Trying to Cook Breakfast on the Beach

Drawing inspiration from the rich culinary traditions and local ingredients of the Outer Banks, a beach breakfast could be an extraordinary experience that combines the simplicity of outdoor cooking with the unique flavors of the region.

Whether you’re starting your day with the sun rising over the Atlantic or enjoying a leisurely morning on the sands, here are some inspired ideas and recipes to create an unforgettable beach breakfast.

Traditional Campfire Breakfast with an Outer Banks Twist

Cooking over a campfire adds a delightful smoky flavor to the food, making it an ideal method for preparing a traditional breakfast. The key to a successful campfire breakfast is managing your heat source and using heavy-duty cookware, such as cast-iron skillets or griddles, which distribute the heat evenly and withstand the intensity of the fire.


  • Bacon slices
  • Sausage links or patties (consider local seafood sausages for a regional twist)
  • Eggs
  • Potatoes, pre-boiled and diced for faster cooking
  • Salt, pepper, and any preferred seasonings
  • Optional: diced onions and bell peppers for the hashbrowns

Breakfast on the Beach Cooking Steps:

  1. Prepare Your Campfire: Build your campfire to allow for a section with direct intense heat and another with medium coals. The intense heat is perfect for starting your bacon and sausages, while the medium coals are ideal for eggs and finishing the hashbrowns.
  2. Cook the Bacon and Sausage: Place a cast-iron skillet or griddle over the fire. Once hot, add the bacon and sausage. Cook the bacon until crisp and the sausage until browned and cooked through. Remove and set aside on a plate covered with paper towels to drain excess grease.
  3. Hashbrowns: In the same skillet, add the pre-boiled, diced potatoes. If desired, include diced onions and bell peppers for added flavor and color. Cook until the potatoes are crispy on the outside and soft on the inside. Season with salt and pepper to taste.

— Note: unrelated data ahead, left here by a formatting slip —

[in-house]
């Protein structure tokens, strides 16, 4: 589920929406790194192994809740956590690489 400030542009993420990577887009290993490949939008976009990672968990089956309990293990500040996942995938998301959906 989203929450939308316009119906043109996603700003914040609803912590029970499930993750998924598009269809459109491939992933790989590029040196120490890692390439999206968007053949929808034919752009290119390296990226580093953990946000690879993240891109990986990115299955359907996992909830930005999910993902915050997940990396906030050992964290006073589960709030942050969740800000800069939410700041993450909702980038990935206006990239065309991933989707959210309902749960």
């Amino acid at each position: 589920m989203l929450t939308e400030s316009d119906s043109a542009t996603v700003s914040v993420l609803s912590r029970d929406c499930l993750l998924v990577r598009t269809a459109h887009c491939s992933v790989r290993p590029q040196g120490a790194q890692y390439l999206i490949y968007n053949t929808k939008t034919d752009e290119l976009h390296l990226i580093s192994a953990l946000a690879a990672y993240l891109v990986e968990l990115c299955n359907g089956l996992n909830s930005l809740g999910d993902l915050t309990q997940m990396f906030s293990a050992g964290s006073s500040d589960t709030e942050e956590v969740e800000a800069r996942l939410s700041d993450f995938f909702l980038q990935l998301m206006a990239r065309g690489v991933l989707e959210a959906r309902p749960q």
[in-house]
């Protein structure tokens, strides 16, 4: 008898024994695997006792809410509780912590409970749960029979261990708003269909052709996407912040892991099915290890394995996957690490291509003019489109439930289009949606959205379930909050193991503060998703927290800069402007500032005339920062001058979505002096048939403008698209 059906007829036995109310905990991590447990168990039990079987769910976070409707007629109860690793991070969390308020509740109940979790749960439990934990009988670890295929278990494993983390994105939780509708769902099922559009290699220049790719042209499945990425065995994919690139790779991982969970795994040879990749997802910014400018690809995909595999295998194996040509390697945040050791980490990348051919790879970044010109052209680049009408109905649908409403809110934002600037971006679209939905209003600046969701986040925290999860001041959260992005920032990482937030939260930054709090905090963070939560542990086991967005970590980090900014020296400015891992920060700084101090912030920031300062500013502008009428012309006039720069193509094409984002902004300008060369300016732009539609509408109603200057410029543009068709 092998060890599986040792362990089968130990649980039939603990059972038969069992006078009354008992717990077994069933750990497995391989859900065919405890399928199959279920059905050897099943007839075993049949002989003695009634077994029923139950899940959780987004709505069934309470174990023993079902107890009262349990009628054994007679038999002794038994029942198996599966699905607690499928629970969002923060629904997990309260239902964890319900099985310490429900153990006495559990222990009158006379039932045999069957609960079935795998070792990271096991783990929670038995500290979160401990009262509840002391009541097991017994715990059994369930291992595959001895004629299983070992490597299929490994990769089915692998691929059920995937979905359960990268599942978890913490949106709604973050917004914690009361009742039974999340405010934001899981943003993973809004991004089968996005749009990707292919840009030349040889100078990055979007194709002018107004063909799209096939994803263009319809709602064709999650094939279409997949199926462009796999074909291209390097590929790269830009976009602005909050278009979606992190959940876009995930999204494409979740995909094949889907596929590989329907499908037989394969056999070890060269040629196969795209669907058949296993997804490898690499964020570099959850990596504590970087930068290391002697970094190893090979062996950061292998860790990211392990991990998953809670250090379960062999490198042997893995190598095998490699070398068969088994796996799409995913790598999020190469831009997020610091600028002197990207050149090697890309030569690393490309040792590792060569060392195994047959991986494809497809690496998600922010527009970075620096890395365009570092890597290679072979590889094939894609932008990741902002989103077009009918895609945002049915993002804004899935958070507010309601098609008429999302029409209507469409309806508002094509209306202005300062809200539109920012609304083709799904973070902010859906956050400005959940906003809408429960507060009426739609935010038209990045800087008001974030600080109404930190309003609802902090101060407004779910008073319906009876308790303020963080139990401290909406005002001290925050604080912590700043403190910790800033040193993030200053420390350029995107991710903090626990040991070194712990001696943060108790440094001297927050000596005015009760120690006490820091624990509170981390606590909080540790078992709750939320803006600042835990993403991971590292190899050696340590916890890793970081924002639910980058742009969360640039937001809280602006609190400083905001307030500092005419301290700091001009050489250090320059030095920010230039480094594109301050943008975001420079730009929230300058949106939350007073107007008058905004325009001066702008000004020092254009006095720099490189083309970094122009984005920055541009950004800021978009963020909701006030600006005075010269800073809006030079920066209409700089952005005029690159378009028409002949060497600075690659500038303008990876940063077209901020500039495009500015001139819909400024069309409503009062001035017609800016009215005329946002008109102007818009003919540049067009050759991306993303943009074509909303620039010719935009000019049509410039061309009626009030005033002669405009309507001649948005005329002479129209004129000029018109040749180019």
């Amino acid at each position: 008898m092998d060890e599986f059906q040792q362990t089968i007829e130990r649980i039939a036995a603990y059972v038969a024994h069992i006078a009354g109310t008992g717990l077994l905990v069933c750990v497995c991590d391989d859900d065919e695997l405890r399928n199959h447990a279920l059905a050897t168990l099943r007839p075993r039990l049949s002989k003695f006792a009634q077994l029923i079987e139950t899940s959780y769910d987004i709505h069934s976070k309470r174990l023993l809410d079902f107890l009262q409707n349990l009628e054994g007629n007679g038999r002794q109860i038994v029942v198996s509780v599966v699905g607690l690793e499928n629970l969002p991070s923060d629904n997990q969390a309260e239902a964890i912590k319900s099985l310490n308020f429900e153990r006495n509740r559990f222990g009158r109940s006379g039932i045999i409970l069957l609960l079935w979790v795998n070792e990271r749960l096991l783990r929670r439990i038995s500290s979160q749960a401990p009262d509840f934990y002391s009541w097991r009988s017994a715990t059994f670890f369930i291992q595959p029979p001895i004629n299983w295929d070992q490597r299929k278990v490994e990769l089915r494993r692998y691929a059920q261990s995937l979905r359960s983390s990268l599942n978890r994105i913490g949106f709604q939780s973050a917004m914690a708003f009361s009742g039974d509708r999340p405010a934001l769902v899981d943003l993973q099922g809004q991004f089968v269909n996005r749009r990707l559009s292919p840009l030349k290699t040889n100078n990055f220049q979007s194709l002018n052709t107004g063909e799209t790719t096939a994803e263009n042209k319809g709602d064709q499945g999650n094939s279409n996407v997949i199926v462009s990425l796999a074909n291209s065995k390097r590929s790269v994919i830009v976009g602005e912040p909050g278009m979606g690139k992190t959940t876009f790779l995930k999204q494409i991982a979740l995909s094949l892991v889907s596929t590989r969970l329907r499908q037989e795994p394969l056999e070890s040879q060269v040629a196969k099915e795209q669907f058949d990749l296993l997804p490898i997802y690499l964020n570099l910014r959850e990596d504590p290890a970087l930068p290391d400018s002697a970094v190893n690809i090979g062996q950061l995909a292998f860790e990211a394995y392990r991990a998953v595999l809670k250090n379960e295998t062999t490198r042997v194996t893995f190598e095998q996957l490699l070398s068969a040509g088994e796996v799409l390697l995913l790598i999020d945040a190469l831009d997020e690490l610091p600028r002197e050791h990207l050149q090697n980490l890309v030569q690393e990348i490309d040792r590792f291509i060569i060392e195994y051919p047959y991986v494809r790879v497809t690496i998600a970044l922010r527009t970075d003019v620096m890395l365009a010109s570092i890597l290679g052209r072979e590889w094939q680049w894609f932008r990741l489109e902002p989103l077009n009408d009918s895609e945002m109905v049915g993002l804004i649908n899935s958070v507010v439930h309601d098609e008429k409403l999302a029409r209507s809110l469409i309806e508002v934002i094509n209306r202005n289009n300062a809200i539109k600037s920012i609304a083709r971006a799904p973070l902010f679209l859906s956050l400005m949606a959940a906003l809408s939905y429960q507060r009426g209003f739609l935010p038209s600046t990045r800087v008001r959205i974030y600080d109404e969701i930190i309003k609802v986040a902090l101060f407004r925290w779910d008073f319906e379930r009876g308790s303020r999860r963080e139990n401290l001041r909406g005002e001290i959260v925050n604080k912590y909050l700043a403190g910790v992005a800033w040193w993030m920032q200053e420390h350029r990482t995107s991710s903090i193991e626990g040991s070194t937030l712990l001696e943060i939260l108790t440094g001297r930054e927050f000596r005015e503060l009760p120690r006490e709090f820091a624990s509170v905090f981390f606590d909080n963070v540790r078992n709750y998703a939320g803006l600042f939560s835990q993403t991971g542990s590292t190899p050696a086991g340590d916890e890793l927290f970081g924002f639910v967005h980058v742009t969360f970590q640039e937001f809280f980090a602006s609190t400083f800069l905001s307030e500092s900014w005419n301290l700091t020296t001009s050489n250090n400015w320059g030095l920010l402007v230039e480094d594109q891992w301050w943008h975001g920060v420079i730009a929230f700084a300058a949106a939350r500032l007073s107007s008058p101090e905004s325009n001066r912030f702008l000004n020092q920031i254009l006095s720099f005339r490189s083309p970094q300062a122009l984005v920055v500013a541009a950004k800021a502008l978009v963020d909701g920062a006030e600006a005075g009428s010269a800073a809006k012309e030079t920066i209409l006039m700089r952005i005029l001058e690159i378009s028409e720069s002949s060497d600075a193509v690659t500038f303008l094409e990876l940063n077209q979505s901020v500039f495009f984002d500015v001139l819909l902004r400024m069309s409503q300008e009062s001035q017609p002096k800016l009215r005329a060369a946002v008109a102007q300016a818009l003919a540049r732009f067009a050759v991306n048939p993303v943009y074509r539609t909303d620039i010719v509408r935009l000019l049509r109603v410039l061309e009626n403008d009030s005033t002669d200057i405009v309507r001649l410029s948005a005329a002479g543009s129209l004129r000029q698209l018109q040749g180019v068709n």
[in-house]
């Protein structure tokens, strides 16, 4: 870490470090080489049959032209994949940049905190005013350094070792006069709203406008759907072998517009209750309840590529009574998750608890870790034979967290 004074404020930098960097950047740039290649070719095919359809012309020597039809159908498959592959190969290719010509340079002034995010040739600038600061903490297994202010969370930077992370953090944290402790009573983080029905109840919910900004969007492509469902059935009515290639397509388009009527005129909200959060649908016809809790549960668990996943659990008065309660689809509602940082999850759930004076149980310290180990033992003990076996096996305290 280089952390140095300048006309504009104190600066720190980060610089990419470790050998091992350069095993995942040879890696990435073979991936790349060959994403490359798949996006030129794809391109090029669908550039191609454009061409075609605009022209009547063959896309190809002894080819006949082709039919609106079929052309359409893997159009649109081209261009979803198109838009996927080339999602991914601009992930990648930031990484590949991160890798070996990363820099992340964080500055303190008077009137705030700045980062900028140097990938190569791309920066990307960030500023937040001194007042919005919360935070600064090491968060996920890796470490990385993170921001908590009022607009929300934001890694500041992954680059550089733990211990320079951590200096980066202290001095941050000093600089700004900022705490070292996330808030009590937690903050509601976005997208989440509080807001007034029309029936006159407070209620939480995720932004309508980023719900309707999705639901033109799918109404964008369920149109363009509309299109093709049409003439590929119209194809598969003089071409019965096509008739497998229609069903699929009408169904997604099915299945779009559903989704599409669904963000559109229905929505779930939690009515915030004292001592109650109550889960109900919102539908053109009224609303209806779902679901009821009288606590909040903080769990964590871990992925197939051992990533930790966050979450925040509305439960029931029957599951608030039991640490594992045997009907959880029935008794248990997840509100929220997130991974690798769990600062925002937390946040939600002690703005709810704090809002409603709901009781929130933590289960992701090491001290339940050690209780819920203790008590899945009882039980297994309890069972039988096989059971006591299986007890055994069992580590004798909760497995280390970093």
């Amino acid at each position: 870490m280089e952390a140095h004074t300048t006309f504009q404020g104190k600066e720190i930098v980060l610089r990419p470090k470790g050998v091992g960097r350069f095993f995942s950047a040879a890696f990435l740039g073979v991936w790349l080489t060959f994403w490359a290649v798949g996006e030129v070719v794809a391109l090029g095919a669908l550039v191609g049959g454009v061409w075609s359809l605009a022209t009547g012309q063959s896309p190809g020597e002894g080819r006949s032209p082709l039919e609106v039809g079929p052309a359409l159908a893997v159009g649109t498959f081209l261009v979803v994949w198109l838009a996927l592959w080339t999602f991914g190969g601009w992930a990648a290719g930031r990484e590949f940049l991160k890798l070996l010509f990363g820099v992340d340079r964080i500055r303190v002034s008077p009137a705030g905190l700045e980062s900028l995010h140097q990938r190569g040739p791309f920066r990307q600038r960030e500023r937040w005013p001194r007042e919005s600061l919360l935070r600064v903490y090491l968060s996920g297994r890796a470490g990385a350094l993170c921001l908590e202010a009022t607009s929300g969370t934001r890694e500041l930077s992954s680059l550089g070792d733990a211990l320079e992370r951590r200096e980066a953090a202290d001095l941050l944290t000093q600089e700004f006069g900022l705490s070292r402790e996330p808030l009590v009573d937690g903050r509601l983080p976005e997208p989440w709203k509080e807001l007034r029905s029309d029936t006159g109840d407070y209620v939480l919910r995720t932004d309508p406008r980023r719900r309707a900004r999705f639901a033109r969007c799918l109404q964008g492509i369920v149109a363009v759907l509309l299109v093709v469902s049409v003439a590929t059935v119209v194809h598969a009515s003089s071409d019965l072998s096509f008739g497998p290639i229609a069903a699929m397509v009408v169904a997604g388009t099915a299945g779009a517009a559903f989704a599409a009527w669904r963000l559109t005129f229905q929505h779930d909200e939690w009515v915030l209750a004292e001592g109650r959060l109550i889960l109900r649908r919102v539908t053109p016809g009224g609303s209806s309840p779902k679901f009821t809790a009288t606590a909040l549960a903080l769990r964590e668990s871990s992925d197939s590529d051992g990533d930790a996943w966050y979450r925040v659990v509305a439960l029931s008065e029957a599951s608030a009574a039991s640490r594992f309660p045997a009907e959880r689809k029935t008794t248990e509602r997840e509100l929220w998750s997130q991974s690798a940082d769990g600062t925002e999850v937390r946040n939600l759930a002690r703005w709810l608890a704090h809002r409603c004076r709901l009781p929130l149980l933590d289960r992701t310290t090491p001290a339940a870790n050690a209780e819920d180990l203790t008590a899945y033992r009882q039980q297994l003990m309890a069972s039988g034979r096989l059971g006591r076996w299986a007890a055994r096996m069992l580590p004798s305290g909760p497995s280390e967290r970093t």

4. Eggs: In another skillet or on a cleared section of your griddle, cook the eggs to your liking. For easy handling, consider scrambled eggs, which can be mixed directly with the hashbrowns for a hearty skillet meal. For over-easy, sunny-side-up, or poached eggs, manage your heat carefully to avoid burning the bottoms.
  5. Serving: Combine the hashbrowns, bacon, sausage, and eggs on a plate. For an Outer Banks twist, serve with a side of fresh fruit or a light tomato-cucumber salad to balance the hearty flavors.
  6. Safety Tips: Always keep a close eye on your fire and food to prevent burns or fire spread. Use long-handled utensils to manage your cooking safely.
  7. Cleanup: Ensure all coals are fully extinguished and dispose of any trash or leftovers responsibly to protect the natural beauty of the Outer Banks.

This traditional breakfast cooked over a campfire offers a comforting and filling start to the day, allowing you to enjoy the simplicity and joy of outdoor cooking. Adding local touches, like seafood sausages or fresh produce, brings a taste of the Outer Banks to this classic meal, making it an unforgettable part of your beach experience.

Some Outer Banks Twists on Beach Breakfast

1. Outer Banks Seafood Breakfast Skillet

Inspired by the local tradition of utilizing fresh seafood, a seafood breakfast skillet can be a hearty and flavorful start to the day. Using a cast-iron skillet over a campfire or portable grill, you can create a dish that features the “chicken of the sea” as locals refer to their abundant fish. Combine diced potatoes, onions, and bell peppers with chunks of local fish such as flounder or bluefish, and perhaps some shrimp (despite their historical reputation as pests, they’re a delicious addition today). Cook until the vegetables are soft and the seafood is cooked through, then crack a few eggs over the top and cover until the eggs are set to your liking. Serve hot, garnished with fresh herbs or a squeeze of lemon.

2. Hatteras Clam Chowder for the Morning